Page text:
These challenges highlight the urgent need for robust, coordinated, and effective environmental governance—a role that the National Environment Council is ideally suited to fulfill.

There is little hope that the myriad of laws currently being enacted by Parliament will be enforced if critical laws such as the Environment Act are not being implemented.

This is not the only law lying idle.

There seems to be a systemic attempt to undermine Parliament by not enforcing the laws it has passed. Such neglect not only weakens the legislative framework but also erodes public trust in the government’s commitment to addressing pressing issues.

If our environmental laws, designed to protect the very fabric of our nation, are left dormant, what faith can we place in the enforcement of other critical legislation?

The establishment of the National Environment Council is not just a bureaucratic formality; it is a critical step towards sustainable development and environmental stewardship. This council would provide the necessary oversight and coordination to ensure that our environmental policies are not only sound but also effectively implemented.

It would facilitate the harmonization of plans and policies across different sectors, promote public participation, and enhance accountability. Moreover, it would ensure that environmental considerations are integrated into all aspects of socio-economic planning, fostering a holistic approach to development that balances economic growth with environmental sustainability.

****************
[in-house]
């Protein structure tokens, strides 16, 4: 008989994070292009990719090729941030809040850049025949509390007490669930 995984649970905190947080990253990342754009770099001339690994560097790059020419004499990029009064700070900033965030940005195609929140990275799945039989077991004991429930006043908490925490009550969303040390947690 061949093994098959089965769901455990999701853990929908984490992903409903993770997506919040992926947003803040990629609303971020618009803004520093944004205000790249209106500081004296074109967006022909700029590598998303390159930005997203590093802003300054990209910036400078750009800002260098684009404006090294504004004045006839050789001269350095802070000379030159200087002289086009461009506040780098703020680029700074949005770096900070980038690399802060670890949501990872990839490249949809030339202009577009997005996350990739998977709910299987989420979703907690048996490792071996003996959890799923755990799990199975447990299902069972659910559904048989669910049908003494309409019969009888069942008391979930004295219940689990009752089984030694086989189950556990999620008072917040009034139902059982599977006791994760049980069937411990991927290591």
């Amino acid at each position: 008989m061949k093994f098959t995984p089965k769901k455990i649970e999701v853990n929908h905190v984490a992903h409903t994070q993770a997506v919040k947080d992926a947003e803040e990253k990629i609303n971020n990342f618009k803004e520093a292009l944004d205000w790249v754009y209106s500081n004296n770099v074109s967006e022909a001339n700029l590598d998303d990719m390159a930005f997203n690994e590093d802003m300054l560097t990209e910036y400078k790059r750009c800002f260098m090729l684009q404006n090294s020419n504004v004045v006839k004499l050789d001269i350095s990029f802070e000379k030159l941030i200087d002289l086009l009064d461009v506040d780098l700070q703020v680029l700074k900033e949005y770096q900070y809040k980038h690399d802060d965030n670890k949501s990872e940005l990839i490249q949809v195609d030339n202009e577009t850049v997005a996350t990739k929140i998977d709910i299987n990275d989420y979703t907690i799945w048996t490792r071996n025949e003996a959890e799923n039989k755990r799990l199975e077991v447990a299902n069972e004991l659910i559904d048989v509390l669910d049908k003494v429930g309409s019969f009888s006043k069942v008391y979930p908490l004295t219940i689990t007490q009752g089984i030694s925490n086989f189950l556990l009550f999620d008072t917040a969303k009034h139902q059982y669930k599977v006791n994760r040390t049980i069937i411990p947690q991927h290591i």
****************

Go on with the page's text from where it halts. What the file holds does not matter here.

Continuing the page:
On this World Environment Day, as the global community rallies to encourage awareness and action to protect our environment, we must seize this moment to reflect on our own commitments and responsibilities. The government of Lesotho has a duty to honour the promises made in the Environment Act of 2008.

Establishing the National Environment Council is not only a legal obligation but also a moral imperative. It is a critical step towards fulfilling our commitment to a clean, healthy, and sustainable environment for all Basotho.

Let us not allow another year to pass with this vital piece of legislation languishing in obscurity. The time for action is now. The government must move swiftly to establish the National Environment Council, empowering it to carry out its mandate and ensuring that the principles of environmental management enshrined in the Act are translated into tangible, impactful actions.

By doing so, we can honour our past commitments, address our present challenges, and secure a sustainable future for generations to come.

Led by the United Nations Environment Programme (UNEP) and held annually on 5 June since 1973, World Environment Day is the largest global platform for environmental public outreach and is celebrated by millions of people across the world. World Environment Day2024 focuses on land restoration, halting desertification,and building drought resilience under the slogan “Our land. Our future. We are #GenerationRestoration.”